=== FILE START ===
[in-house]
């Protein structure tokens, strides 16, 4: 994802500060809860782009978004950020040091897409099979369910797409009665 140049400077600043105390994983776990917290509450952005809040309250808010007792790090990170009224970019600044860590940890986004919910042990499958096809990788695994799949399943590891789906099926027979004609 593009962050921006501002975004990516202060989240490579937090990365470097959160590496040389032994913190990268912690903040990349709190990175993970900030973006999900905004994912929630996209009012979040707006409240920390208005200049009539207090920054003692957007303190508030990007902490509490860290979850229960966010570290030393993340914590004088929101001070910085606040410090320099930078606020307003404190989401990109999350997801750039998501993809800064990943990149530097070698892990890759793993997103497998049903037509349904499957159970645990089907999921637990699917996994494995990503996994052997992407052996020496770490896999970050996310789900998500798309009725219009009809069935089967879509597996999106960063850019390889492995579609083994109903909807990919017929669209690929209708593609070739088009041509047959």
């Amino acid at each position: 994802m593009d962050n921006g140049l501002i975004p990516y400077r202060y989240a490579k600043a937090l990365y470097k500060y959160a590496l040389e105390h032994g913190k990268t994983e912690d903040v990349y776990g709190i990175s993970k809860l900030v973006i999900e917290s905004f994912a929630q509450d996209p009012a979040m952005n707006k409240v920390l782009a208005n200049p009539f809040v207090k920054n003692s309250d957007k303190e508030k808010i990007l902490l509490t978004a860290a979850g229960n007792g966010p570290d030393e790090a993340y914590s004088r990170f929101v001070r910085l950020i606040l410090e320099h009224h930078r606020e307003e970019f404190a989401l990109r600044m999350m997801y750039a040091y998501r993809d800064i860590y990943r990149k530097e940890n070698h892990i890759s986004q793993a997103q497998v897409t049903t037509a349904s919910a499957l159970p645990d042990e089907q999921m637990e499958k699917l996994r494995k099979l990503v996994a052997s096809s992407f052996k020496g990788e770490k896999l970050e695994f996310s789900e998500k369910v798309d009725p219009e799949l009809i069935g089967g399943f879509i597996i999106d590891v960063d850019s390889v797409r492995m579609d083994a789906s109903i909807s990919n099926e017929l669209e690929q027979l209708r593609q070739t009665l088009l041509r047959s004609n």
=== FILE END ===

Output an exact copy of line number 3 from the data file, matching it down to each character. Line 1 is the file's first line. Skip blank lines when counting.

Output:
């Amino acid at each position: 994802m593009d962050n921006g140049l501002i975004p990516y400077r202060y989240a490579k600043a937090l990365y470097k500060y959160a590496l040389e105390h032994g913190k990268t994983e912690d903040v990349y776990g709190i990175s993970k809860l900030v973006i999900e917290s905004f994912a929630q509450d996209p009012a979040m952005n707006k409240v920390l782009a208005n200049p009539f809040v207090k920054n003692s309250d957007k303190e508030k808010i990007l902490l509490t978004a860290a979850g229960n007792g966010p570290d030393e790090a993340y914590s004088r990170f929101v001070r910085l950020i606040l410090e320099h009224h930078r606020e307003e970019f404190a989401l990109r600044m999350m997801y750039a040091y998501r993809d800064i860590y990943r990149k530097e940890n070698h892990i890759s986004q793993a997103q497998v897409t049903t037509a349904s919910a499957l159970p645990d042990e089907q999921m637990e499958k699917l996994r494995k099979l990503v996994a052997s096809s992407f052996k020496g990788e770490k896999l970050e695994f996310s789900e998500k369910v798309d009725p219009e799949l009809i069935g089967g399943f879509i597996i999106d590891v960063d850019s390889v797409r492995m579609d083994a789906s109903i909807s990919n099926e017929l669209e690929q027979l209708r593609q070739t009665l088009l041509r047959s004609n």